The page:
Shares of Caterpillar (CAT – Free Caterpillar Stock Report), a Dow-30 component and the world's largest maker of heavy equipment, traded higher after the company concluded 2012 with better-than-expected fourth-quarter results. December-period sales, at $16.08 billion, experienced a sharp decline from the year-earlier level of $17.24 billion, as flush machine inventories led dealers to curtail orders. Responding to earlier signs that stockpiles have grown to unfavorable levels, management successfully curtailed production and lowered inventory by a noteworthy $2.0 billion. Incremental operating profits resulting from those measures were substantial, and a lower-than-anticipated tax rate helped, as well. Although fourth-quarter share net of $1.91 came in below the $2.32 earned in the year-earlier period, that figure still eclipsed our $1.80 estimate.
The December-term bottom-line performance excluded a goodwill impairment charge of $580 million, or $0.87 per share, resulting from a 2012 acquisition. That acquisition triggered an internal investigation that revealed accounting irregularities at ERA Mining Machinery Limited, including subsidiary Zhengzhou Siwei Mechanical & Electrical Manufacturing Co., which led Caterpillar to overpay for the $800 million deal.
The company is cautious about 2013. In the latter stages of 2012, dealers reported a sharp increase in machine inventories, which left supplies well above their historical averages. Dealers have since curtailed order rates sharply, in an effort to reduce flush stockpiles, and nowhere is this trend more evident than in China. Though there are signs that industrial activity is picking up again in Asia's largest economy, China’s demand for mining and construction machinery has been weaker than in the recent past, which is taking a toll on equipment makers, especially Caterpillar. The company's excavator sales fell 40% in the most recent quarter, from the year-earlier period. Anticipating this development, management has lowered production at many facilities around the world. Moreover, all signs point toward a slow start to the current year.
Management's outlook for 2013 calls for sales between $60 billion and $68 billion, with share net expected to come in at $7.00-$9.00. Those relatively wide ranges reflect uncertainty in the market place. The mid-point of Caterpillar's top-line forecast would mark a decline of about $2.0 billion from 2012's final tally. Much of this decrease would probably be attributable to the Resource Industries segment, which is feeling the adverse effects of curtailed capital investments by mining customers.
The International Monetary Fund is projecting worldwide GDP growth of 3.5% in 2013, with the expectation of a 4.1% expansion in the following year. Total economic activity is a primary determinant of demand for machinery, which ought to take a turn for the better once elevated inventory levels subside. Moreover, orders should once again trickle in from all corners of the world.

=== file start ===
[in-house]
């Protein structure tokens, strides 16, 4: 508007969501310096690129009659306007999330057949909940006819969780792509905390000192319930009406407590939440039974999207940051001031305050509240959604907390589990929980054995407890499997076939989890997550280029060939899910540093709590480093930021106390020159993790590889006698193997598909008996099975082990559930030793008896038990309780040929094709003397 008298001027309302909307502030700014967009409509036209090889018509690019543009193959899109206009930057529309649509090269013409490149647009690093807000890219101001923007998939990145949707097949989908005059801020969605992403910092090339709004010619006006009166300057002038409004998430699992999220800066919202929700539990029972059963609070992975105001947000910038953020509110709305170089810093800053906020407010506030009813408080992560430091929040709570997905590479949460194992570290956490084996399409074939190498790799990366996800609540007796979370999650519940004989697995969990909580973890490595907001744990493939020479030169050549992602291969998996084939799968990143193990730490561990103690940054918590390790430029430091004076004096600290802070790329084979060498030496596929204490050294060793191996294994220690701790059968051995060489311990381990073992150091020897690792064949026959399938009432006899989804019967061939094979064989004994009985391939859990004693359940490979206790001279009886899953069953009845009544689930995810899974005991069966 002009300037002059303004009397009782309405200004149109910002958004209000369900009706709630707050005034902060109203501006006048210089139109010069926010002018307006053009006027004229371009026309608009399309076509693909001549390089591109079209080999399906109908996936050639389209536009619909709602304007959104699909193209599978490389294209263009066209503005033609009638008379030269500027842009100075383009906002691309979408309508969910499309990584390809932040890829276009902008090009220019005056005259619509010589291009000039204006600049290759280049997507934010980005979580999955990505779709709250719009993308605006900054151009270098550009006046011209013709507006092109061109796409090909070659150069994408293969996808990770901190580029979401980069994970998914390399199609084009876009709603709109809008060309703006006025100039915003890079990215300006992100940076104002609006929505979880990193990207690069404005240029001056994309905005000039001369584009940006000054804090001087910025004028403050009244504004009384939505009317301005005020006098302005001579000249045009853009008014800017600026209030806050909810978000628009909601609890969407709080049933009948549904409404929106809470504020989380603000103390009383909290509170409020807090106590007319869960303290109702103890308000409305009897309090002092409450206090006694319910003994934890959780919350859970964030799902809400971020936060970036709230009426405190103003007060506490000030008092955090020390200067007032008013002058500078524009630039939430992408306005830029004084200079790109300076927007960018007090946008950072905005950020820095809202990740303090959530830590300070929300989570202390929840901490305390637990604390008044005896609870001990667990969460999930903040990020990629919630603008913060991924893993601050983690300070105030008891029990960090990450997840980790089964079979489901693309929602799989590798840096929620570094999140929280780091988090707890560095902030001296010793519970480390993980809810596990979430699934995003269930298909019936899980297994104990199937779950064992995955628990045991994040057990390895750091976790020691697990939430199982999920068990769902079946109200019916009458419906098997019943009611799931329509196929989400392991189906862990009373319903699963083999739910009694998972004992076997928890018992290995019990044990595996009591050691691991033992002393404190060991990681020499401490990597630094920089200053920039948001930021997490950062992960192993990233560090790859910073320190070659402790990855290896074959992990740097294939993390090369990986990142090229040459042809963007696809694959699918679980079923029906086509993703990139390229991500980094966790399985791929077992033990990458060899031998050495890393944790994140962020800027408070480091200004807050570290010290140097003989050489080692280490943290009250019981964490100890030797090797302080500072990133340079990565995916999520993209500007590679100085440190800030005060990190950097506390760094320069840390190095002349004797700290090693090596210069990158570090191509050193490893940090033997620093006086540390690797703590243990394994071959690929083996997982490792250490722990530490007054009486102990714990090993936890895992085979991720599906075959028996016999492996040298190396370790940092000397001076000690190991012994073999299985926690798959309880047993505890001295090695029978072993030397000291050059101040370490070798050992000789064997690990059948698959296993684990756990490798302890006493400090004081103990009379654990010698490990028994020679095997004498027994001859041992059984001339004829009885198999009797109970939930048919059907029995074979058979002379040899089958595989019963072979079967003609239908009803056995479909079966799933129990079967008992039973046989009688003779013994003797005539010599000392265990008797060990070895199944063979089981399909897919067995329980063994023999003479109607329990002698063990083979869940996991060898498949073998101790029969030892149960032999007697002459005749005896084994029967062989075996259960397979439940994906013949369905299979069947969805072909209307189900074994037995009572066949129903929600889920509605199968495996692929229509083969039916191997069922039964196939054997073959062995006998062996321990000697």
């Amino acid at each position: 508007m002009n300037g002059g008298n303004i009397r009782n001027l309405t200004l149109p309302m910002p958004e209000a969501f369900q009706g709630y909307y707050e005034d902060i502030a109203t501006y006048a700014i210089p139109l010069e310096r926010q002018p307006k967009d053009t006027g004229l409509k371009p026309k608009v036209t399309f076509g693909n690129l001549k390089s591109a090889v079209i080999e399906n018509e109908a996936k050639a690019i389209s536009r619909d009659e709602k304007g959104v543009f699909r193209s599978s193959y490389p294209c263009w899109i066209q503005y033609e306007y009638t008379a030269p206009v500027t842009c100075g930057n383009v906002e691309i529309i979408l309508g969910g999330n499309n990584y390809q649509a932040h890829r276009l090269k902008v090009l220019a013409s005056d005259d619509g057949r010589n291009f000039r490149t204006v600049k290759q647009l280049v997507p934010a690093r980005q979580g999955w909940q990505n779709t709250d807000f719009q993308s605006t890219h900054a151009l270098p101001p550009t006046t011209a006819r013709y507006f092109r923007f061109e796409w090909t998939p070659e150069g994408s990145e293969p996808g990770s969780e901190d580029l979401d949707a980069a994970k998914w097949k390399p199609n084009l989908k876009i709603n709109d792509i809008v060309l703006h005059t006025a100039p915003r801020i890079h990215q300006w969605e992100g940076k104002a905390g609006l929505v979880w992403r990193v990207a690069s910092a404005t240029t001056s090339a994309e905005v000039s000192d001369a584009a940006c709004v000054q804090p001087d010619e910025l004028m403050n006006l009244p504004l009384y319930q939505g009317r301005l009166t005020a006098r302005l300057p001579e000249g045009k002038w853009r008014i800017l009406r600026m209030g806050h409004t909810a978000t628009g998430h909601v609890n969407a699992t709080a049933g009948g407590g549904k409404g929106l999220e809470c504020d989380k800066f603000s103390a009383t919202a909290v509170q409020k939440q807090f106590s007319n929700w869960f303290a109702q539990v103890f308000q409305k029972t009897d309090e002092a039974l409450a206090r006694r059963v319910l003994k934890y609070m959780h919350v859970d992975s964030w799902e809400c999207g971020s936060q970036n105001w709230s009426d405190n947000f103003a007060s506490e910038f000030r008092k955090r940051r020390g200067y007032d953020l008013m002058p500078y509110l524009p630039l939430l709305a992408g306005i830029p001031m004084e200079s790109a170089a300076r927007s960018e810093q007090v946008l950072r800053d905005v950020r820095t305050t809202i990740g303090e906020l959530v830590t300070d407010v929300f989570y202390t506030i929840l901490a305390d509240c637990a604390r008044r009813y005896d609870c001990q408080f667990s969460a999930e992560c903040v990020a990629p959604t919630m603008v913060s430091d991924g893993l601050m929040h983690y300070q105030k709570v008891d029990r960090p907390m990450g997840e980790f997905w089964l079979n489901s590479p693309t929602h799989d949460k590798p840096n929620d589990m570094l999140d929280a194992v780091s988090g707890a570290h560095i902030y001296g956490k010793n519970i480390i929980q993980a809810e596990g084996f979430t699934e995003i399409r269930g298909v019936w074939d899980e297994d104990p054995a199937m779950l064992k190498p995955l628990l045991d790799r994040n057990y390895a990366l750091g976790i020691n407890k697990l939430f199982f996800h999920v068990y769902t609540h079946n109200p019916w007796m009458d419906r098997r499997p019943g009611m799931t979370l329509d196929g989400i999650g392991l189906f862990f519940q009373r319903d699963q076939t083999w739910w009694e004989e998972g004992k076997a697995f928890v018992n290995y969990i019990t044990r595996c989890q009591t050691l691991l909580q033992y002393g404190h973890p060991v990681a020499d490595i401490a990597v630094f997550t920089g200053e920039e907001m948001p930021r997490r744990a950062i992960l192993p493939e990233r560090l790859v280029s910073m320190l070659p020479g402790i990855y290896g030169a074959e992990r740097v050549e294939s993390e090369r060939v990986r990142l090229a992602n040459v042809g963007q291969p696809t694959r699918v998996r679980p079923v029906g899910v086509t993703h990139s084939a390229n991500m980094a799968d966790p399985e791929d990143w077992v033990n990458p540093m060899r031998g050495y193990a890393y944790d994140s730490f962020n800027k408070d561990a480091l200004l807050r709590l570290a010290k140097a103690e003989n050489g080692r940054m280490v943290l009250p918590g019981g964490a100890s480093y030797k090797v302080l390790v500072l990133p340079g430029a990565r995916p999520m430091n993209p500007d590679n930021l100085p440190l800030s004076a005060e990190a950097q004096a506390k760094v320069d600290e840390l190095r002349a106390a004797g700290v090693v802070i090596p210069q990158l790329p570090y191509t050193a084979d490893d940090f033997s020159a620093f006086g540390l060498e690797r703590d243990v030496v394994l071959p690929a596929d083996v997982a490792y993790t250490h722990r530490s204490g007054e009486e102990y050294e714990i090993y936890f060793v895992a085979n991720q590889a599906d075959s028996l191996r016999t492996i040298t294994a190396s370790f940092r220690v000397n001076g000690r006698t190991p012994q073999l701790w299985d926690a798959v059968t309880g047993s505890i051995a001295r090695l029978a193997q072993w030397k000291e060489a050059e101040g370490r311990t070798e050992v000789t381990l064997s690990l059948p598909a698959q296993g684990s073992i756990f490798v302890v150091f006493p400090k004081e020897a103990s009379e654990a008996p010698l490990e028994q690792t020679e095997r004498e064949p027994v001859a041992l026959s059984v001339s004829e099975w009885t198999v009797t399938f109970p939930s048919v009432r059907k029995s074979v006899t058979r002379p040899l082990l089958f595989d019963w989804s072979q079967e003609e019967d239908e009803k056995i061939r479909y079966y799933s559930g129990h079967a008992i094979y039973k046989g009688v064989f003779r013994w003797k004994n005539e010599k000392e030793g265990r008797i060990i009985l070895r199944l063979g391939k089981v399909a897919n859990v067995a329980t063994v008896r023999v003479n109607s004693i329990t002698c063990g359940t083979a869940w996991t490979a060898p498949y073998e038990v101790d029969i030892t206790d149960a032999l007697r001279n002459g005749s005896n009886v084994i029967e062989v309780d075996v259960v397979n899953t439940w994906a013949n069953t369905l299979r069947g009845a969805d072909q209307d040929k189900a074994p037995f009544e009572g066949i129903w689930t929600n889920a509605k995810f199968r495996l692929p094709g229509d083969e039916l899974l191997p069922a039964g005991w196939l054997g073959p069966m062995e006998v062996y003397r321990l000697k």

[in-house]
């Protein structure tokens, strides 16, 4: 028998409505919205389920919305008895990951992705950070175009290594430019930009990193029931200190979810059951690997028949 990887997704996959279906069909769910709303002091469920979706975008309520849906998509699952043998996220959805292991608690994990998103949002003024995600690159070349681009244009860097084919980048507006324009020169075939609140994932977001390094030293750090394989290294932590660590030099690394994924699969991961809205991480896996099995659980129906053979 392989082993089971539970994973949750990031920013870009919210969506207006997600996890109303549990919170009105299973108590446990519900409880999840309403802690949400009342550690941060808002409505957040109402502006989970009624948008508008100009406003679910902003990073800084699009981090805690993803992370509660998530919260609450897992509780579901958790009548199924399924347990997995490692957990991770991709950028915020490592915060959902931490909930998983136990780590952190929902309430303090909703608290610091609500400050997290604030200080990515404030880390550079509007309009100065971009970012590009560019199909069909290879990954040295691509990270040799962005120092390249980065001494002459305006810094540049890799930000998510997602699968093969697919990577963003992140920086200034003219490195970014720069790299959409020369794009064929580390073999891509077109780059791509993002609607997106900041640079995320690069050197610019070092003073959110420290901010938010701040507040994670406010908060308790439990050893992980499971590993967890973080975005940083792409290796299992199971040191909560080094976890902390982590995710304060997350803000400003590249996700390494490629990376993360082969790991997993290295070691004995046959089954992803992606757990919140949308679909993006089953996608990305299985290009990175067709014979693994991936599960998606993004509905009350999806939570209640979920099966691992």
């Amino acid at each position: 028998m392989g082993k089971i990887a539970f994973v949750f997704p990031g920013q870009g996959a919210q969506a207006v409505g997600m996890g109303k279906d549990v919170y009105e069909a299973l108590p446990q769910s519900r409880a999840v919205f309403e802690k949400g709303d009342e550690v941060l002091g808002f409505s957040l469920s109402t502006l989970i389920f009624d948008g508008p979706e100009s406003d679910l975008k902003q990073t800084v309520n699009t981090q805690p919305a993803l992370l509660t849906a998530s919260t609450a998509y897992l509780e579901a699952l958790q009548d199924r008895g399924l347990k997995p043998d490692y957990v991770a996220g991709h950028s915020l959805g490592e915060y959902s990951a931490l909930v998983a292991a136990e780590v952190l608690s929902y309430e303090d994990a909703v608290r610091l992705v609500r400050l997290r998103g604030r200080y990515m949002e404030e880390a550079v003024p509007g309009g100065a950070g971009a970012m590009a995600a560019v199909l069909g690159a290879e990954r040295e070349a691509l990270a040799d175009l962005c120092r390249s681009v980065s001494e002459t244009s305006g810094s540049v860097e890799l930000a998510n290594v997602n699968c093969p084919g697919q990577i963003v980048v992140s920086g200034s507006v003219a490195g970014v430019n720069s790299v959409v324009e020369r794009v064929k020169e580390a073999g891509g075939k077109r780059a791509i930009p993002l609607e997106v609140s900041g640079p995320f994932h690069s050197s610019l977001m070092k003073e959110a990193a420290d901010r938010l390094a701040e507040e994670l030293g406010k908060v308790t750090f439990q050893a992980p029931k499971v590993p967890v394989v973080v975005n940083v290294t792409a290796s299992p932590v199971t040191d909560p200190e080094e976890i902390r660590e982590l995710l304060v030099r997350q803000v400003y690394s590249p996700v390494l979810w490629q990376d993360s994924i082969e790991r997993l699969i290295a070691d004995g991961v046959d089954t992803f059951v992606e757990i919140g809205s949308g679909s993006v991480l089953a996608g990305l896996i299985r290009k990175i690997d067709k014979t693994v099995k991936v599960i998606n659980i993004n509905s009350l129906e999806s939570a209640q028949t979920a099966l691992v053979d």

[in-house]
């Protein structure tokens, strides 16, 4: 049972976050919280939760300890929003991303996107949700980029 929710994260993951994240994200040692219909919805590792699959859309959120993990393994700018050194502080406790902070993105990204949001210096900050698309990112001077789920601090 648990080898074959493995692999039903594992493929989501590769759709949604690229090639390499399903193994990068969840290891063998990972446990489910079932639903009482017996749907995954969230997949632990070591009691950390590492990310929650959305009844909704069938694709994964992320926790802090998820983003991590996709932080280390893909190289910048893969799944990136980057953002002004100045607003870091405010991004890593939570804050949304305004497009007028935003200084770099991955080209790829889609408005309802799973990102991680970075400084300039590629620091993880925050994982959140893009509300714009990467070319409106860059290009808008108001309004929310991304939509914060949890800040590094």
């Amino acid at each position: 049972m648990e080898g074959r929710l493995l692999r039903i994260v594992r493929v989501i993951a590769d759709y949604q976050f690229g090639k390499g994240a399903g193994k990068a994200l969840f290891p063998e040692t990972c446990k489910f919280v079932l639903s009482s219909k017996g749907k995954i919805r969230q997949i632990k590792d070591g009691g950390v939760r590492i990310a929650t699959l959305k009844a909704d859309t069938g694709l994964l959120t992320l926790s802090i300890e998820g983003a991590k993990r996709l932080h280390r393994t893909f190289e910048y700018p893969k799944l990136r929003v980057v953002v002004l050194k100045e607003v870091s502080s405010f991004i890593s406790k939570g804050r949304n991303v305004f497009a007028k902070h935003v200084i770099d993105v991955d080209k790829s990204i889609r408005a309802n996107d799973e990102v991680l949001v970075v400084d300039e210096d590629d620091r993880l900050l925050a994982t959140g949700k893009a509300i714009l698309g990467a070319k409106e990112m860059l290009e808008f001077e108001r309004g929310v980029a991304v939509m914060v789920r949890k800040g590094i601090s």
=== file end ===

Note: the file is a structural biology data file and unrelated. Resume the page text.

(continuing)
Russia, which in 2012 finally gained admittance to the World Trade Organization, is expected to present a more open economy, one that needs equipment to modernize its transport, infrastructure, and agriculture industries. China’s stimulus programs, including construction of low-cost housing, as well as completion of agriculture and water resource projects, should prove to be a powerful catalyst.
Elsewhere, the American Energy & Infrastructure Jobs Act of 2012 should result in $260 billion of spending for the construction of roads, bridges, and highways across the U.S. over the next five years. Too, we expect purchases of equipment in Brazil to forge ahead, as its remains a popular destination for foreign direct investment. That nation is also determined to improve its infrastructure, as it prepares to host both the upcoming World Cup and Summer Olympic Games. Lastly, India, along with a number of emerging markets, should resume incentives to upgrade inefficient manufacturing and agriculture bases. The confluence of these factors suggests healthier demand for heavy equipment over the coming 3 to 5 years and a worthwhile total return for these modest-yielding shares.
About The Company: Caterpillar Incorporated is the world’s largest producer of earthmoving equipment. Major global markets include road building, mining, logging, agriculture, petroleum, and general construction. Products include tractors, scrapers, graders, compactors, loaders, off-highway truck engines, and pipelayers. Also makes diesel & turbine engines and lift trucks. Foreign sales made up about 68% of the company’s total in 2011.
At the time of this article’s writing, the author did not have positions in any of the companies mentioned.